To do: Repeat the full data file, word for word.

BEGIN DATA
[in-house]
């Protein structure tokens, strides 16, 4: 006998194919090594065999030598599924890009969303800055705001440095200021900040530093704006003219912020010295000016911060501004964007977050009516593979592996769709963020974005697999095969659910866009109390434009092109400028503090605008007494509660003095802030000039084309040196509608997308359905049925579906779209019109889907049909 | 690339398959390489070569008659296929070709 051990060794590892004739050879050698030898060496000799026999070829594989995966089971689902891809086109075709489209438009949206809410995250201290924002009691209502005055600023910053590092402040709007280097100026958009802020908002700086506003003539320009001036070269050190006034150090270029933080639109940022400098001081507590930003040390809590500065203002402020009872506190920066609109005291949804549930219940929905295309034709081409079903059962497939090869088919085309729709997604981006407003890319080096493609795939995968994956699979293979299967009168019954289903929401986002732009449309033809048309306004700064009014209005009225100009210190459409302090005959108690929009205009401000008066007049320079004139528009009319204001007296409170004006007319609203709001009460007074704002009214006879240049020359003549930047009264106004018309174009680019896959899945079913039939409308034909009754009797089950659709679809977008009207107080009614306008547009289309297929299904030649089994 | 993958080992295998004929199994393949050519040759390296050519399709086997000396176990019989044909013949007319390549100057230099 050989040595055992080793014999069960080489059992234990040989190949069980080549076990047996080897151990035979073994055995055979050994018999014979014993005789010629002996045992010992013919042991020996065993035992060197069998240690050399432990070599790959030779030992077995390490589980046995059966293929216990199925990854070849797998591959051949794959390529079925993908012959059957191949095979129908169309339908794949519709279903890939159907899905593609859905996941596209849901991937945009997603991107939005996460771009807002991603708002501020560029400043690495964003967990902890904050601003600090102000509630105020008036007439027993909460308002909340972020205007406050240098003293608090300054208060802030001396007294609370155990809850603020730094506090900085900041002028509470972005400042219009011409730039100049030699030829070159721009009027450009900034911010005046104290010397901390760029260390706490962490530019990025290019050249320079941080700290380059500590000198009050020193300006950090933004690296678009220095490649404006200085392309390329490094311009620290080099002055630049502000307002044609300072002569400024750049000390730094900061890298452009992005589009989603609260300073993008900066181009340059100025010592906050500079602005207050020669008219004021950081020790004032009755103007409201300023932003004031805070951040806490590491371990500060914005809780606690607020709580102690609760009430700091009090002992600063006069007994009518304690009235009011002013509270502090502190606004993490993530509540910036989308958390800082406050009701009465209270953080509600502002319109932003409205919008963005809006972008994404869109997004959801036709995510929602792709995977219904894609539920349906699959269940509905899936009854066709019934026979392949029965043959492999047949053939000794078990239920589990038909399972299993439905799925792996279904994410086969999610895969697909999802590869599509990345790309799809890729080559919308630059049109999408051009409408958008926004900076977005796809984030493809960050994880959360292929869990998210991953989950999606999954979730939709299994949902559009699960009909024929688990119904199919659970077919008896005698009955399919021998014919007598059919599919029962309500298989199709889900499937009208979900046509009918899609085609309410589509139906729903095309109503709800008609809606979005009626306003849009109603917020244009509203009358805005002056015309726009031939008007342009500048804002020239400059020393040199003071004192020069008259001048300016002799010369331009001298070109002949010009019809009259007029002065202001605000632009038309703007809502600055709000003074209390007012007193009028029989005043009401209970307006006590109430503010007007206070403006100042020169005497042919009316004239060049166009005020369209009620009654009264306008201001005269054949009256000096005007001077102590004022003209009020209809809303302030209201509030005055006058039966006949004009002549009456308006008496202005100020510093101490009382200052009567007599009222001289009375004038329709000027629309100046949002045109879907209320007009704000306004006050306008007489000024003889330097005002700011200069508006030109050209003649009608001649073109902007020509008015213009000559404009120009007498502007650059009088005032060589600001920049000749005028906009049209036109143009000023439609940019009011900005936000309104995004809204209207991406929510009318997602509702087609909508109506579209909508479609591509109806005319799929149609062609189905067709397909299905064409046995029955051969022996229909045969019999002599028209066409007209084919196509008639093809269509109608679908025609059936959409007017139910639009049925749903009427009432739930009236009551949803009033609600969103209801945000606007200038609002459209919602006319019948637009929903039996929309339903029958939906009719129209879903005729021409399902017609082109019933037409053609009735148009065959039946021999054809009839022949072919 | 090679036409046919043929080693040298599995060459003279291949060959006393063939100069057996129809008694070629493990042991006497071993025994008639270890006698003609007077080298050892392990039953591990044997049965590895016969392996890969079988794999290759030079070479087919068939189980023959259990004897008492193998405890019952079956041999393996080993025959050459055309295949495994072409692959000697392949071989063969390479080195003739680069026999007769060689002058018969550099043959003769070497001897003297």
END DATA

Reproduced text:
[in-house]
């Protein structure tokens, strides 16, 4: 006998194919090594065999030598599924890009969303800055705001440095200021900040530093704006003219912020010295000016911060501004964007977050009516593979592996769709963020974005697999095969659910866009109390434009092109400028503090605008007494509660003095802030000039084309040196509608997308359905049925579906779209019109889907049909 | 690339398959390489070569008659296929070709 051990060794590892004739050879050698030898060496000799026999070829594989995966089971689902891809086109075709489209438009949206809410995250201290924002009691209502005055600023910053590092402040709007280097100026958009802020908002700086506003003539320009001036070269050190006034150090270029933080639109940022400098001081507590930003040390809590500065203002402020009872506190920066609109005291949804549930219940929905295309034709081409079903059962497939090869088919085309729709997604981006407003890319080096493609795939995968994956699979293979299967009168019954289903929401986002732009449309033809048309306004700064009014209005009225100009210190459409302090005959108690929009205009401000008066007049320079004139528009009319204001007296409170004006007319609203709001009460007074704002009214006879240049020359003549930047009264106004018309174009680019896959899945079913039939409308034909009754009797089950659709679809977008009207107080009614306008547009289309297929299904030649089994 | 993958080992295998004929199994393949050519040759390296050519399709086997000396176990019989044909013949007319390549100057230099 050989040595055992080793014999069960080489059992234990040989190949069980080549076990047996080897151990035979073994055995055979050994018999014979014993005789010629002996045992010992013919042991020996065993035992060197069998240690050399432990070599790959030779030992077995390490589980046995059966293929216990199925990854070849797998591959051949794959390529079925993908012959059957191949095979129908169309339908794949519709279903890939159907899905593609859905996941596209849901991937945009997603991107939005996460771009807002991603708002501020560029400043690495964003967990902890904050601003600090102000509630105020008036007439027993909460308002909340972020205007406050240098003293608090300054208060802030001396007294609370155990809850603020730094506090900085900041002028509470972005400042219009011409730039100049030699030829070159721009009027450009900034911010005046104290010397901390760029260390706490962490530019990025290019050249320079941080700290380059500590000198009050020193300006950090933004690296678009220095490649404006200085392309390329490094311009620290080099002055630049502000307002044609300072002569400024750049000390730094900061890298452009992005589009989603609260300073993008900066181009340059100025010592906050500079602005207050020669008219004021950081020790004032009755103007409201300023932003004031805070951040806490590491371990500060914005809780606690607020709580102690609760009430700091009090002992600063006069007994009518304690009235009011002013509270502090502190606004993490993530509540910036989308958390800082406050009701009465209270953080509600502002319109932003409205919008963005809006972008994404869109997004959801036709995510929602792709995977219904894609539920349906699959269940509905899936009854066709019934026979392949029965043959492999047949053939000794078990239920589990038909399972299993439905799925792996279904994410086969999610895969697909999802590869599509990345790309799809890729080559919308630059049109999408051009409408958008926004900076977005796809984030493809960050994880959360292929869990998210991953989950999606999954979730939709299994949902559009699960009909024929688990119904199919659970077919008896005698009955399919021998014919007598059919599919029962309500298989199709889900499937009208979900046509009918899609085609309410589509139906729903095309109503709800008609809606979005009626306003849009109603917020244009509203009358805005002056015309726009031939008007342009500048804002020239400059020393040199003071004192020069008259001048300016002799010369331009001298070109002949010009019809009259007029002065202001605000632009038309703007809502600055709000003074209390007012007193009028029989005043009401209970307006006590109430503010007007206070403006100042020169005497042919009316004239060049166009005020369209009620009654009264306008201001005269054949009256000096005007001077102590004022003209009020209809809303302030209201509030005055006058039966006949004009002549009456308006008496202005100020510093101490009382200052009567007599009222001289009375004038329709000027629309100046949002045109879907209320007009704000306004006050306008007489000024003889330097005002700011200069508006030109050209003649009608001649073109902007020509008015213009000559404009120009007498502007650059009088005032060589600001920049000749005028906009049209036109143009000023439609940019009011900005936000309104995004809204209207991406929510009318997602509702087609909508109506579209909508479609591509109806005319799929149609062609189905067709397909299905064409046995029955051969022996229909045969019999002599028209066409007209084919196509008639093809269509109608679908025609059936959409007017139910639009049925749903009427009432739930009236009551949803009033609600969103209801945000606007200038609002459209919602006319019948637009929903039996929309339903029958939906009719129209879903005729021409399902017609082109019933037409053609009735148009065959039946021999054809009839022949072919 | 090679036409046919043929080693040298599995060459003279291949060959006393063939100069057996129809008694070629493990042991006497071993025994008639270890006698003609007077080298050892392990039953591990044997049965590895016969392996890969079988794999290759030079070479087919068939189980023959259990004897008492193998405890019952079956041999393996080993025959050459055309295949495994072409692959000697392949071989063969390479080195003739680069026999007769060689002058018969550099043959003769070497001897003297």